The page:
Like people, buildings sometimes change their looks, jobs, and locations. Case in point: this modern single-family home in California began its life as a functional barn in New York State.
The change in identity began in 2014, when the historic timber-frame structure, first built circa 1860, was dismantled. It was then sent from New York to Texas, where it was cleaned and refurbished, and from there it was sent to its final destination, Northern California’s wine country. At its final destination, the barn was rebuilt with exciting new architectural flourishes, resulting in an incredibly modern space that takes full advantage of the original structure’s expansive size.
The architectural firm in charge of the project, Anderson Anderson, made it a priority to maintain the feeling of open space in the project. They accentuated the barn’s original structure by making their additions in simple white, so as to highlight the wood and joinery, and “[gather] the mysterious light, shadow, and spatial tracery of the floating beams and columns.” Large windows and sliding doors were added to allow the residents panoramic views of their surroundings, and radiant heating was installed in the floors.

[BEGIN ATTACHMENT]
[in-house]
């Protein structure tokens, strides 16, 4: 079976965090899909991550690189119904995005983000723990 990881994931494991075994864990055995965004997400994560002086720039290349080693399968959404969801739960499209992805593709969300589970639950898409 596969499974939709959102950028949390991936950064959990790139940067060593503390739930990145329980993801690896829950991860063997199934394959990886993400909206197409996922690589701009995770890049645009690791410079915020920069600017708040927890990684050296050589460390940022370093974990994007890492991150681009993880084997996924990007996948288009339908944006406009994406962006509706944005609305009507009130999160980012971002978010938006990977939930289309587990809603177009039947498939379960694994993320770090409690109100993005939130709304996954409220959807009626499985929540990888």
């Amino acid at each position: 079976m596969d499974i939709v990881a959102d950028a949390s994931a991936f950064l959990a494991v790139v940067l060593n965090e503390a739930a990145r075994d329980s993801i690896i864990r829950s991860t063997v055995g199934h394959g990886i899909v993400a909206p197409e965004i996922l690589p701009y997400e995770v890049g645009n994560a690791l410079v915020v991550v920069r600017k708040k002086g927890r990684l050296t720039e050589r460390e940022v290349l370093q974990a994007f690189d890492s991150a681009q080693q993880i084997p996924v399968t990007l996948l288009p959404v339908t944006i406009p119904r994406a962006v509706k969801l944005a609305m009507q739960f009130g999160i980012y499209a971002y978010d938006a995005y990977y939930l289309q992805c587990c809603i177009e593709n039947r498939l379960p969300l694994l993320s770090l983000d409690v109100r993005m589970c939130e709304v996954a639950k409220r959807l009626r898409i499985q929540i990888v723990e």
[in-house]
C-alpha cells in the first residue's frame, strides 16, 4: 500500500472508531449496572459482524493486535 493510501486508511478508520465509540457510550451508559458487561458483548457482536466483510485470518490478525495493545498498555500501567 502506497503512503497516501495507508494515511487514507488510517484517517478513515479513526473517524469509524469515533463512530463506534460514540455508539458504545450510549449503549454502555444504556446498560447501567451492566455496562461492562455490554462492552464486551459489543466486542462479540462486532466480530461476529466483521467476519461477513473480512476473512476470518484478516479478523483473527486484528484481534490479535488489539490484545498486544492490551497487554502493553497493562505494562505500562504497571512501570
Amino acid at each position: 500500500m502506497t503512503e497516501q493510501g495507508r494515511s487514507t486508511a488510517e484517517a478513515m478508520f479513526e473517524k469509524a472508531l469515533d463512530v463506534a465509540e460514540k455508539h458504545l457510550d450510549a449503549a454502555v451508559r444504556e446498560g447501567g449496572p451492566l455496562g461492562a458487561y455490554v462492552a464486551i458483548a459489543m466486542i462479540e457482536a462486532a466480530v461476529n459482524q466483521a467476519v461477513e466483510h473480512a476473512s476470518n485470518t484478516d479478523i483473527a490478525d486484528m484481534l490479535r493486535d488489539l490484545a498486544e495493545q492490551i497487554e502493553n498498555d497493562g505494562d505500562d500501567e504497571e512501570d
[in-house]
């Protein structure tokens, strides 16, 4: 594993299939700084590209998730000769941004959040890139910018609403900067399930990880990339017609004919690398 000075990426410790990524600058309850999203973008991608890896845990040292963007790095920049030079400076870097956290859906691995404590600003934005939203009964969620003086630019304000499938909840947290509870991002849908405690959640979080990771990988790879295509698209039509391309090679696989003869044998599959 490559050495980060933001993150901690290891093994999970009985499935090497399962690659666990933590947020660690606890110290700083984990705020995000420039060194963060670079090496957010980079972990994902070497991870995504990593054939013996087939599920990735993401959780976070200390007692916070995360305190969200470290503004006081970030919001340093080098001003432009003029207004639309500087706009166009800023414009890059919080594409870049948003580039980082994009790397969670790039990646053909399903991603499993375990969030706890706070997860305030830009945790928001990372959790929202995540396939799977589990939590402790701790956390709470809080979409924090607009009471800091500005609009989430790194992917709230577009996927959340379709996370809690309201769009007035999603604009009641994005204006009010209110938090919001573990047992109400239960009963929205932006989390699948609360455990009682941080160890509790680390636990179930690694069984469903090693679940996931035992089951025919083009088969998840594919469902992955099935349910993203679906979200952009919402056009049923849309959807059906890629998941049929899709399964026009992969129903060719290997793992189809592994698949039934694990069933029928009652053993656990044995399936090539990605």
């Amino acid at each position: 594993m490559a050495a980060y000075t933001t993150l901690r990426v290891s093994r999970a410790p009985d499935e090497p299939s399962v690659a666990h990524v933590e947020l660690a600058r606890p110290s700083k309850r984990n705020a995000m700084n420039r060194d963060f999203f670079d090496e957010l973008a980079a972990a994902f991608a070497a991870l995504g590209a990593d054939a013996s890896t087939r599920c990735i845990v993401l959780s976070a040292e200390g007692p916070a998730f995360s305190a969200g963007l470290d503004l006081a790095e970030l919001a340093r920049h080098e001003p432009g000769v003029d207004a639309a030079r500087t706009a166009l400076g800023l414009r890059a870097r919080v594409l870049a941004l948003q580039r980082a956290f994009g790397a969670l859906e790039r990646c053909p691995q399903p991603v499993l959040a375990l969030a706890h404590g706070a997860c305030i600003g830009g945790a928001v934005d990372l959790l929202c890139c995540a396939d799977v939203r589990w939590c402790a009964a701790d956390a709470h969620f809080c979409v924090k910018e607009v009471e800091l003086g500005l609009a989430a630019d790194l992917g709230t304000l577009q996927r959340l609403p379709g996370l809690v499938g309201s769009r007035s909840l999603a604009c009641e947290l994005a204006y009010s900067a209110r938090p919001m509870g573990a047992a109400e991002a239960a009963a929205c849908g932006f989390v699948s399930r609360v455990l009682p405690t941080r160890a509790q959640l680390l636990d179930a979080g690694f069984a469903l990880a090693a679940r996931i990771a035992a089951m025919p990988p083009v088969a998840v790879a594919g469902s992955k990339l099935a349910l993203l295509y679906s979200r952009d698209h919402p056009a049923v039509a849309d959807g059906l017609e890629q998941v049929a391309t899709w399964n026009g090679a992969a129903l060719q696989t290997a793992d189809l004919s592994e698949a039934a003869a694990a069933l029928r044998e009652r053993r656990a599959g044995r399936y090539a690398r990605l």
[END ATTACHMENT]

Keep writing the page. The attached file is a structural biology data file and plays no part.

The result is a modern building with an old soul. The house’s rustic frame is counterbalanced by an added concrete wing and exposed floors, making the space feel a bit like an art studio or industrial loft. Overall, this building is a great argument for taking the time to refurbish an old structure, and for reusing materials. Change is good.